A perfectly good disruptive moment

I just deleted a perky announcement touting the beginning of a webinar for which I’d registered. The topic was (to paraphrase) doing and being everything.

Before you start wondering, “What was she thinking?” this was a presentation aimed at helping multi-potentialed people, like me, fully inhabit their multi-potentialism rather than denying the way we process the world. It’s an area where deeper understanding can benefit me so taking a webinar seemed like a solid choice.

Still, when I looked at the reminder email through a fog of fatigue and worry, all I could think was, “I don’t want to be everything! I just want to be me. I just want to inhabit my own time.”

Welcome to a perfectly good disruptive moment.

Multi-potentialed people (also known as Renaissance Souls, Scanners or multi-passionates) thrive when we have many interests being fed at once. Several plates spinning makes me a happy woman. The challenging side of being multi-potentialed though is knowing when a comfortable several plates slides into “Whoa, too many! Too many!”

For more than a year I’ve been engaged in shifting my career path. I completed training in career development facilitation, opened a new practice as a career coach, am developing and facilitating workshops, blogging, collaborating on creating a retreat series, co-founding a women’s writing group, mom-taxiing for my daughter and dealing with reams of other parenting and household responsibilities – and all while working a part time job.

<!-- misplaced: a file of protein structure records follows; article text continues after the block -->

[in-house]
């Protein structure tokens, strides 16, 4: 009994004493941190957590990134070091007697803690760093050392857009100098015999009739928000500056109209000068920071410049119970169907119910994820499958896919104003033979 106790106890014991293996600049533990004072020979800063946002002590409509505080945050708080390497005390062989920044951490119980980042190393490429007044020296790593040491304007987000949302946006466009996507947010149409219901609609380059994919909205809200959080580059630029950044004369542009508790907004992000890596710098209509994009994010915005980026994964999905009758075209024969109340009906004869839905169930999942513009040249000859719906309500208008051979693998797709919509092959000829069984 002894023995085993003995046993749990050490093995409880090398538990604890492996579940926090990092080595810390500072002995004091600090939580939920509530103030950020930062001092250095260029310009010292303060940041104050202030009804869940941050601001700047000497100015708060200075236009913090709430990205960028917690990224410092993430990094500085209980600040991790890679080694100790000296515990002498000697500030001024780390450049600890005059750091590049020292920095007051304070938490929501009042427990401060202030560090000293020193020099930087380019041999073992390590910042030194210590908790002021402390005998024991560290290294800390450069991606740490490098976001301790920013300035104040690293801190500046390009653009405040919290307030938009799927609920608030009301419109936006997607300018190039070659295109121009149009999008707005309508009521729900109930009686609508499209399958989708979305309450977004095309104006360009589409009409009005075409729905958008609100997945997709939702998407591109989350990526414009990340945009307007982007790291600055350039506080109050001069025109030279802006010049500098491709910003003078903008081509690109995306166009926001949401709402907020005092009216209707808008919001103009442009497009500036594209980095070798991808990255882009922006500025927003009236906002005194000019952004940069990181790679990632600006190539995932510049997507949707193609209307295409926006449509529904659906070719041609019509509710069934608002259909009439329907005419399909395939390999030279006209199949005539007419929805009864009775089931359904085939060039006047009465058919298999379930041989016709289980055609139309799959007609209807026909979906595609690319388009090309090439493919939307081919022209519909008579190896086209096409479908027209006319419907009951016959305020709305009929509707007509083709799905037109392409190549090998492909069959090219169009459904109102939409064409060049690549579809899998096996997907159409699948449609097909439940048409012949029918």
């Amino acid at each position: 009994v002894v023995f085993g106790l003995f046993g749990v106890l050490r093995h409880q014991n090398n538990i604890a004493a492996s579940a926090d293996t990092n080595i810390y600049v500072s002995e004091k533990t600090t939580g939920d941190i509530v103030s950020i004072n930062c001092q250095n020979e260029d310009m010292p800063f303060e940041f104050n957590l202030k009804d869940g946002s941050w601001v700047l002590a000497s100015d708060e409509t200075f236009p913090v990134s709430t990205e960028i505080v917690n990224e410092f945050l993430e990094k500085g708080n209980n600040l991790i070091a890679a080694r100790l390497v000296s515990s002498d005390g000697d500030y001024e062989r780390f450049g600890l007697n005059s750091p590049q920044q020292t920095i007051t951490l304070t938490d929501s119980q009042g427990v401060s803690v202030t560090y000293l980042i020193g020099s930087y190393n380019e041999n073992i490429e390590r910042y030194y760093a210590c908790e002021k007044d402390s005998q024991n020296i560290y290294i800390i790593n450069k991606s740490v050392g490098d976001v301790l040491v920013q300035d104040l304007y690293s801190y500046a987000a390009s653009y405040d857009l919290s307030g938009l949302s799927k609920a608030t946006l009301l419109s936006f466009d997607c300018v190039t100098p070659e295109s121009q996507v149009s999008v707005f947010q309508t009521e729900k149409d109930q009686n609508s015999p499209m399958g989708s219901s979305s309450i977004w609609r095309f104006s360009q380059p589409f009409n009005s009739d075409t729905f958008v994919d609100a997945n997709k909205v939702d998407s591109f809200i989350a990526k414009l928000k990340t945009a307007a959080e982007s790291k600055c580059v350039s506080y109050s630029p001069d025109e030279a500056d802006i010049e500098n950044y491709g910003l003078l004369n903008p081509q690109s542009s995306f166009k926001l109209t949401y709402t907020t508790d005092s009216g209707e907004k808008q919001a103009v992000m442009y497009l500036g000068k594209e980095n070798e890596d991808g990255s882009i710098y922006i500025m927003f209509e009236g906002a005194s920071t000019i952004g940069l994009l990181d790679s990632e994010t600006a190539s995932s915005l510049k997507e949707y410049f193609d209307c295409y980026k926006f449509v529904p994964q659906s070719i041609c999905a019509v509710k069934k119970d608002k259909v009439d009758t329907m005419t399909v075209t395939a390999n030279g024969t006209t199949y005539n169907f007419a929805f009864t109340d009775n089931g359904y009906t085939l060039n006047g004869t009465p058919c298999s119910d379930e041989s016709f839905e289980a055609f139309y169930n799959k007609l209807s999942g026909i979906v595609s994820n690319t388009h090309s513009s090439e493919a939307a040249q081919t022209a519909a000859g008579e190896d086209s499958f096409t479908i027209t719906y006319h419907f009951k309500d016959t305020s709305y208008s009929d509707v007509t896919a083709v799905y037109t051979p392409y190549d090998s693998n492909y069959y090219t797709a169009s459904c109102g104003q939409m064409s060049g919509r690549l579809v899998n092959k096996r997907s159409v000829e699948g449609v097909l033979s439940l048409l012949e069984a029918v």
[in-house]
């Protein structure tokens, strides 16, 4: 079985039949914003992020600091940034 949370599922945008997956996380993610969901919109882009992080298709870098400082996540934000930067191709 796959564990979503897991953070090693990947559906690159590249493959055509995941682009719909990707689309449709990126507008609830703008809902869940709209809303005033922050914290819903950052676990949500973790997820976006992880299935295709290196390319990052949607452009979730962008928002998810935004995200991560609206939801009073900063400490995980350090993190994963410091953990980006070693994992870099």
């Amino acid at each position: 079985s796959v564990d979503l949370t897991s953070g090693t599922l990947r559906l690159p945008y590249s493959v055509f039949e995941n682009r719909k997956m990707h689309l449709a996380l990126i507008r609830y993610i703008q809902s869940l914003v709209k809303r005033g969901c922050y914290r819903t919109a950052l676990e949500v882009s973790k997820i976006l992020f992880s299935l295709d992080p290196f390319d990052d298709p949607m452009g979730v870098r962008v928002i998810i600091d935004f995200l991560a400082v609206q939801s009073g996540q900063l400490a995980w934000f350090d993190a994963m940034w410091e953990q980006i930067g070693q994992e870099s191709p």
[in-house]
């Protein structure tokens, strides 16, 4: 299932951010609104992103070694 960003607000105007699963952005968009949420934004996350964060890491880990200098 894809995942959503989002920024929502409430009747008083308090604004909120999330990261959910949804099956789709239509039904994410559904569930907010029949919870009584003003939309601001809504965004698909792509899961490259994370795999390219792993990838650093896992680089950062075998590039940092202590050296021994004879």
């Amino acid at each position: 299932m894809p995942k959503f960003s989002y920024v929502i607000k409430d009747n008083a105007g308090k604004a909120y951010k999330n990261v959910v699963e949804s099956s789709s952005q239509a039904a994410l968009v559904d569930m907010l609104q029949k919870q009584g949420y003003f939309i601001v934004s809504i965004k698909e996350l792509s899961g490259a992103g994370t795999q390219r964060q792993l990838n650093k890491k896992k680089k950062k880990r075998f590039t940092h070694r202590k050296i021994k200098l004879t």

Plates have been spinning madly and it’s all felt rewarding, intriguing and manageable. Until I saw that email and realized I can’t remember the last time I was the only person with a claim on my time and attention. (Several plates wobbled dangerously.)

That’s when life, or my unconscious, disrupted my spinning rhythm by sparking my “I don’t want to do or be everything” mini rebellion.

The needle of my day-to-day life skipped out of its year-long groove and slid over to a new channel. The current plates have settled down and are humming along more slowly. All except the “more personal development workshops, please” plate. I tucked that one away for the moment. Oh, it will come out again sometime – after I retire another plate or two. But for now? Being myself, that’s being everything I choose to be.

The thing about a perfectly good disruptive moment is they’re easily missed, especially if we’re in “power through” mode or when our inner taskmaster has taken over. That’s why I try to make sure that one of the plates I’m always spinning is my mindfulness plate. Because even if I’m so intrigued by what I’m creating that I miss smaller signals, if I’m staying present and aware I’ll catch the disruption when it happens and adjust accordingly.

How about you? Had any good disruptive moments lately? Or, do you need one?

Tracie Nichols writes poetry and facilitates group writing experiences from under the wide reach of two old Sycamore trees in southeastern Pennsylvania. She is the co-founder of the Embodied Writers writing group and a Transformative Language Artist helping women write themselves home. You can find Tracie on her website.

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